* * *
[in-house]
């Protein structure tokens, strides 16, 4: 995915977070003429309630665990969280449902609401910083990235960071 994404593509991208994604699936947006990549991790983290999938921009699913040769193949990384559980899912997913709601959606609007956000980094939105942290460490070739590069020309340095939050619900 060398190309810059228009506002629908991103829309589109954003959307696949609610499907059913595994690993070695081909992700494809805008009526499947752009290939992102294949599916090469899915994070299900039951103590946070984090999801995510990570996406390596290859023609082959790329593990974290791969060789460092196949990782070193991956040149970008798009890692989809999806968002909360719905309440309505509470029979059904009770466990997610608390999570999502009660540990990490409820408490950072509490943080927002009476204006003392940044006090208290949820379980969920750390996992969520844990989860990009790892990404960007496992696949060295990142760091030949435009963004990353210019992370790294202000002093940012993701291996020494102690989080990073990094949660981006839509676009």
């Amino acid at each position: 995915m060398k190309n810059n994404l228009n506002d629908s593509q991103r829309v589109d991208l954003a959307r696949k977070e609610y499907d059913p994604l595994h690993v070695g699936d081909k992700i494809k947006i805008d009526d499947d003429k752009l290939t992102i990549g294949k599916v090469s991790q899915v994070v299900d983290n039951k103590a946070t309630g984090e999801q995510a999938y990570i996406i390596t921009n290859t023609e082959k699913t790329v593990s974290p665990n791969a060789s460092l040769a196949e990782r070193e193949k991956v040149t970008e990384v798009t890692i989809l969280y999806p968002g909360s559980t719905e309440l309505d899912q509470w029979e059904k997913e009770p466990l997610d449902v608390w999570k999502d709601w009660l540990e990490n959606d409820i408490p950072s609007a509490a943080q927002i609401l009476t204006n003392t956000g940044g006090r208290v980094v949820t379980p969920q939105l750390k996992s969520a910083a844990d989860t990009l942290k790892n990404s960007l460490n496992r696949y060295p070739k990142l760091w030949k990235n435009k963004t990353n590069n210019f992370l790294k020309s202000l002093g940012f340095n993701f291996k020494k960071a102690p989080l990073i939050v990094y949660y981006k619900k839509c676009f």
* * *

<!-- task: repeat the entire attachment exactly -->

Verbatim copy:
[in-house]
């Protein structure tokens, strides 16, 4: 995915977070003429309630665990969280449902609401910083990235960071 994404593509991208994604699936947006990549991790983290999938921009699913040769193949990384559980899912997913709601959606609007956000980094939105942290460490070739590069020309340095939050619900 060398190309810059228009506002629908991103829309589109954003959307696949609610499907059913595994690993070695081909992700494809805008009526499947752009290939992102294949599916090469899915994070299900039951103590946070984090999801995510990570996406390596290859023609082959790329593990974290791969060789460092196949990782070193991956040149970008798009890692989809999806968002909360719905309440309505509470029979059904009770466990997610608390999570999502009660540990990490409820408490950072509490943080927002009476204006003392940044006090208290949820379980969920750390996992969520844990989860990009790892990404960007496992696949060295990142760091030949435009963004990353210019992370790294202000002093940012993701291996020494102690989080990073990094949660981006839509676009």
């Amino acid at each position: 995915m060398k190309n810059n994404l228009n506002d629908s593509q991103r829309v589109d991208l954003a959307r696949k977070e609610y499907d059913p994604l595994h690993v070695g699936d081909k992700i494809k947006i805008d009526d499947d003429k752009l290939t992102i990549g294949k599916v090469s991790q899915v994070v299900d983290n039951k103590a946070t309630g984090e999801q995510a999938y990570i996406i390596t921009n290859t023609e082959k699913t790329v593990s974290p665990n791969a060789s460092l040769a196949e990782r070193e193949k991956v040149t970008e990384v798009t890692i989809l969280y999806p968002g909360s559980t719905e309440l309505d899912q509470w029979e059904k997913e009770p466990l997610d449902v608390w999570k999502d709601w009660l540990e990490n959606d409820i408490p950072s609007a509490a943080q927002i609401l009476t204006n003392t956000g940044g006090r208290v980094v949820t379980p969920q939105l750390k996992s969520a910083a844990d989860t990009l942290k790892n990404s960007l460490n496992r696949y060295p070739k990142l760091w030949k990235n435009k963004t990353n590069n210019f992370l790294k020309s202000l002093g940012f340095n993701f291996k020494k960071a102690p989080l990073i939050v990094y949660y981006k619900k839509c676009f």